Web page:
Hill station full of colonial charm that holds lingering echoes of the Raj.
Dalhousie (2036 m) is a hill station full of colonial charm that holds lingering echoes of the Raj. Spread out over the five hills (Kathlog, Potreys, Tehra, Bakrota and Balun) the town is named after the 19th century British Governer General Lord Dalhousie. It was popular with the British Army personnel in 1860's. The town’s varying altitude shades it with a variety of vegetation that includes stately grooves of pines, deodars, oaks and flowering rhododendrowns. Rich in colonial architecture, the town preserves some beautiful churches. St. John church is the oldest one built in 1863, St. Francis was built in 1894, St. Andrew in 1903 and St. Patric in 1909.
There are also magnificent views of Chamba valley and the mighty Dhauladhar range with its awe-inspiring snow covered peaks filling an entire horizon. By road Dalhousie is about 555 km from Delhi, 52 km from Chamba via Banikhet and 46 km via Khajjiar and the nearest railhead at Pathankot is 85 km away.
In & around Dalhousie the visitable places are:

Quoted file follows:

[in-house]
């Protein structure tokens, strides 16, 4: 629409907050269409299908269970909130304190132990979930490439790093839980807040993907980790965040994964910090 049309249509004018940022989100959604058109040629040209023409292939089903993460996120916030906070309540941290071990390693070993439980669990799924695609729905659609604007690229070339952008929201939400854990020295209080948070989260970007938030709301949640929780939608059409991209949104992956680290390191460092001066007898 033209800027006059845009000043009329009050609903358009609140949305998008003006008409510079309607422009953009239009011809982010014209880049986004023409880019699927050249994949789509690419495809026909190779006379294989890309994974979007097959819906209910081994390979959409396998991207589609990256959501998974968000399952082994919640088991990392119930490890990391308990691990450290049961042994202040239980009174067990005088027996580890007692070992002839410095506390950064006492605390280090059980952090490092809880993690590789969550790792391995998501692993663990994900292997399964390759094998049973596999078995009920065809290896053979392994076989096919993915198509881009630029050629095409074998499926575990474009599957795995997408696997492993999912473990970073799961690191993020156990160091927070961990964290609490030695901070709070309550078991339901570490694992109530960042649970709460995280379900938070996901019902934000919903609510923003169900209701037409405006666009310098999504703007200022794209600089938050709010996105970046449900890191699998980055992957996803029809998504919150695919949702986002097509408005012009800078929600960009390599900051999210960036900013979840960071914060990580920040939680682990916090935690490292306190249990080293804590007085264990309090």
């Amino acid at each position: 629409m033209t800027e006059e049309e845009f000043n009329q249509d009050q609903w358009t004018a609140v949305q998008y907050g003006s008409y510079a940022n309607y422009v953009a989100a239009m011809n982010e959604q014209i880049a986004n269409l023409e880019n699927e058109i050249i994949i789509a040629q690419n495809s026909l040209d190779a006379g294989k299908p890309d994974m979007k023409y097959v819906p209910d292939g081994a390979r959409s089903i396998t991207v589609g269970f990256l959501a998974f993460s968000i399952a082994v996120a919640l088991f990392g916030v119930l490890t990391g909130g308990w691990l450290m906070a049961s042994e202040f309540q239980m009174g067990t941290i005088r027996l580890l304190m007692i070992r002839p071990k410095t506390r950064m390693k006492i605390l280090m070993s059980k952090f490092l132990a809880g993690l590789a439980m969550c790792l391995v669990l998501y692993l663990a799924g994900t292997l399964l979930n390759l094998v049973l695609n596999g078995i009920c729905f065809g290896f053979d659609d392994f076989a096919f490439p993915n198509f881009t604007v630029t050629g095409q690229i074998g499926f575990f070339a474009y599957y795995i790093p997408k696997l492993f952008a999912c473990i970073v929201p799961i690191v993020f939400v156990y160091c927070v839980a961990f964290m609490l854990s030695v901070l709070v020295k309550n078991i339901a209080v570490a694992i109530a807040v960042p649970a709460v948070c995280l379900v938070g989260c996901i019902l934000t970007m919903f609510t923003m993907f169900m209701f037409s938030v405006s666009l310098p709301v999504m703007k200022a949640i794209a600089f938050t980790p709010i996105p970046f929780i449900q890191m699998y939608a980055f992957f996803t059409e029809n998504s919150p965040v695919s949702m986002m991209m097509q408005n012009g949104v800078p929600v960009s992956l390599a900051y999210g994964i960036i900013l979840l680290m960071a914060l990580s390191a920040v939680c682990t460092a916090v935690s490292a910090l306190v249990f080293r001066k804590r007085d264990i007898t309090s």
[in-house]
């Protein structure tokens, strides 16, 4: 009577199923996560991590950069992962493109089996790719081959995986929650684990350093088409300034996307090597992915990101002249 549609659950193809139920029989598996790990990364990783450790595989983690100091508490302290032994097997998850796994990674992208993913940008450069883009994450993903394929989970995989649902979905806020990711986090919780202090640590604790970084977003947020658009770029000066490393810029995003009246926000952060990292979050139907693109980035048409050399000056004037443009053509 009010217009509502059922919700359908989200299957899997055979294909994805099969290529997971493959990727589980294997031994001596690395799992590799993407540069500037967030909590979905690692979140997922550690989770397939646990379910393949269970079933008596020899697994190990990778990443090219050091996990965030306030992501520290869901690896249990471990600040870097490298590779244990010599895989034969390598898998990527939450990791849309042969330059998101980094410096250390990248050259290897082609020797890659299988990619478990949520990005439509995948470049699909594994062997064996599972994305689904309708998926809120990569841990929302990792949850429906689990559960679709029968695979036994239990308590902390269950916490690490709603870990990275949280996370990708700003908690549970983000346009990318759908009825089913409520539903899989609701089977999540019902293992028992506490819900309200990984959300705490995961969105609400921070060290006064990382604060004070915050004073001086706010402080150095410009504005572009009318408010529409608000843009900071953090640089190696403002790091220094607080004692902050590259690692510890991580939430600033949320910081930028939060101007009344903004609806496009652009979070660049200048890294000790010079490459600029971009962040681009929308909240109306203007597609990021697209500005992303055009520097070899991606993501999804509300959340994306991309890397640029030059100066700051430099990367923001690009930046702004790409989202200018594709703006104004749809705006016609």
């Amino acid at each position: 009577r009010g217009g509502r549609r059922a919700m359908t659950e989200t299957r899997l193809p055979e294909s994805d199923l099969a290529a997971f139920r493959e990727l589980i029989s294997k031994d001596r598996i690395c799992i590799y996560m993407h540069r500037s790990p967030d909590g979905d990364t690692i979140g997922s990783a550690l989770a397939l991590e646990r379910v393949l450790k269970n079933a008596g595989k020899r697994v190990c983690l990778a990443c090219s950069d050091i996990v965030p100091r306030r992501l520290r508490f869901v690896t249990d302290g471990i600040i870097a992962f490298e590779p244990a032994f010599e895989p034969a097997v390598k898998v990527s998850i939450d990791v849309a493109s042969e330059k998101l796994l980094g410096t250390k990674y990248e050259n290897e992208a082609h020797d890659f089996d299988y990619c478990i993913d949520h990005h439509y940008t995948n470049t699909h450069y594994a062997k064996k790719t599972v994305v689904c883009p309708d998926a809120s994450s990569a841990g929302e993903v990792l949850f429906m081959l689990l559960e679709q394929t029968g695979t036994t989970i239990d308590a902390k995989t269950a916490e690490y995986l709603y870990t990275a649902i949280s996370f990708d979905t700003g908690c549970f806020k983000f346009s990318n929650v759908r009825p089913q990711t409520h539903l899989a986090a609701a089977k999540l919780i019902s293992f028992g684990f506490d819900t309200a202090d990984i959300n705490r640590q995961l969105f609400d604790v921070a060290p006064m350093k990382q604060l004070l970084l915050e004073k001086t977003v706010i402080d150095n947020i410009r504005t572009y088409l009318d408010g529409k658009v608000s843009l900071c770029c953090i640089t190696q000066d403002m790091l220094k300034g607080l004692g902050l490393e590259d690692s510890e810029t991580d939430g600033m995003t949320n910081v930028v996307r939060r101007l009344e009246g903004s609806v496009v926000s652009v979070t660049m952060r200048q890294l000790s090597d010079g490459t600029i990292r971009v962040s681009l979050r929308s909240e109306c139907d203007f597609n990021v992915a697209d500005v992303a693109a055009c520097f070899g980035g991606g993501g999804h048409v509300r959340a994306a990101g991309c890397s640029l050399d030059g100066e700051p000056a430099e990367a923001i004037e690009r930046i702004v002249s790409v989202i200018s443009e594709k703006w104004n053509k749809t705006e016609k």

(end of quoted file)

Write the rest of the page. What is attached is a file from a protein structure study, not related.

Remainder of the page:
Subash Baoli: Netaji Subhash Chandra Bose spent a large portion of 1937 contemplating here. A nice secluded place.
Panjpulla: It means five bridges. It is a picturesque spot with water flowing under the five small bridges. A samadhi of Sardar Ajit Singh, uncle of Bhagat Singh, adds to its importance. A small fresh water spring Satdhara is close by.
Bakrota hills: Visit for a brisk walk round the hills and have a view of snow clad peaks. It is 5 km from Dalhousie.
Kalatope: It is a picnic spot and a wild life sanctury, 10 km from Dalhousie and offers a fine view of the countryside.
Bara Pathar: It is 4 km from Dalhousie enroute Kalatope. In village Ahla here, there is atemple of Bhulwani Mata.
Dainkund: It is 10 km from Dalhousie. On a clear day this tall peak (2745 m) affords a birds eye-view of the hills, verdant valleys and the Beas, Ravi and Chenab rivers threading their silvery passage down to the plains.